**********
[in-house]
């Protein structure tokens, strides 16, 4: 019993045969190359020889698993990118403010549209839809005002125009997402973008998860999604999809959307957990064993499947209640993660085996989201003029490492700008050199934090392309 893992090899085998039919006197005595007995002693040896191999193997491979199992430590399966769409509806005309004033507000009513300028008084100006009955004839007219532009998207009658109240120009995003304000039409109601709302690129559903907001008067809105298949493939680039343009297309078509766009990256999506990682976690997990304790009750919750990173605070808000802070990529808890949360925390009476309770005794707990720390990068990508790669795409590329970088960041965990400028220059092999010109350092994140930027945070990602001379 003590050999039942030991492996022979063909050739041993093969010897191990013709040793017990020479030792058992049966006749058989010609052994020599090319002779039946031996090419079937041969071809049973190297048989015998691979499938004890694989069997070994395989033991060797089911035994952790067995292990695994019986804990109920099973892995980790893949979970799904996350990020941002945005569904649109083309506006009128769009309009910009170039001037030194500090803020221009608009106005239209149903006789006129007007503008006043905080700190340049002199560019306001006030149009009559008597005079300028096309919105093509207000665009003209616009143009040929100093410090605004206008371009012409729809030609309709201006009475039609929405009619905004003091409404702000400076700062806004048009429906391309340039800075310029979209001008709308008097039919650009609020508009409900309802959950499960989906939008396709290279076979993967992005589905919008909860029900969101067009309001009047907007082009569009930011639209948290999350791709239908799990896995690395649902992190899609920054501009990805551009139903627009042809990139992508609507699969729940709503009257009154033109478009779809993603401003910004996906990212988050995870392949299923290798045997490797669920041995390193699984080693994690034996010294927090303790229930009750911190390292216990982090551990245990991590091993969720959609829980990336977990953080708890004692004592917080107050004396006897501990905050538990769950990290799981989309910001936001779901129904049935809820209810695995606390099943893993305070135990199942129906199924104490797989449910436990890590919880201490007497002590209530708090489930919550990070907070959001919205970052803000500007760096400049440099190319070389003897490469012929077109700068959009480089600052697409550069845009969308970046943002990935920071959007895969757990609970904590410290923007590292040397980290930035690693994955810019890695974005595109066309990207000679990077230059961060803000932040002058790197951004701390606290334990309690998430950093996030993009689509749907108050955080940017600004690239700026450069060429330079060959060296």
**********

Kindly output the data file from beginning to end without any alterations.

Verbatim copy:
[in-house]
């Protein structure tokens, strides 16, 4: 019993045969190359020889698993990118403010549209839809005002125009997402973008998860999604999809959307957990064993499947209640993660085996989201003029490492700008050199934090392309 893992090899085998039919006197005595007995002693040896191999193997491979199992430590399966769409509806005309004033507000009513300028008084100006009955004839007219532009998207009658109240120009995003304000039409109601709302690129559903907001008067809105298949493939680039343009297309078509766009990256999506990682976690997990304790009750919750990173605070808000802070990529808890949360925390009476309770005794707990720390990068990508790669795409590329970088960041965990400028220059092999010109350092994140930027945070990602001379 003590050999039942030991492996022979063909050739041993093969010897191990013709040793017990020479030792058992049966006749058989010609052994020599090319002779039946031996090419079937041969071809049973190297048989015998691979499938004890694989069997070994395989033991060797089911035994952790067995292990695994019986804990109920099973892995980790893949979970799904996350990020941002945005569904649109083309506006009128769009309009910009170039001037030194500090803020221009608009106005239209149903006789006129007007503008006043905080700190340049002199560019306001006030149009009559008597005079300028096309919105093509207000665009003209616009143009040929100093410090605004206008371009012409729809030609309709201006009475039609929405009619905004003091409404702000400076700062806004048009429906391309340039800075310029979209001008709308008097039919650009609020508009409900309802959950499960989906939008396709290279076979993967992005589905919008909860029900969101067009309001009047907007082009569009930011639209948290999350791709239908799990896995690395649902992190899609920054501009990805551009139903627009042809990139992508609507699969729940709503009257009154033109478009779809993603401003910004996906990212988050995870392949299923290798045997490797669920041995390193699984080693994690034996010294927090303790229930009750911190390292216990982090551990245990991590091993969720959609829980990336977990953080708890004692004592917080107050004396006897501990905050538990769950990290799981989309910001936001779901129904049935809820209810695995606390099943893993305070135990199942129906199924104490797989449910436990890590919880201490007497002590209530708090489930919550990070907070959001919205970052803000500007760096400049440099190319070389003897490469012929077109700068959009480089600052697409550069845009969308970046943002990935920071959007895969757990609970904590410290923007590292040397980290930035690693994955810019890695974005595109066309990207000679990077230059961060803000932040002058790197951004701390606290334990309690998430950093996030993009689509749907108050955080940017600004690239700026450069060429330079060959060296």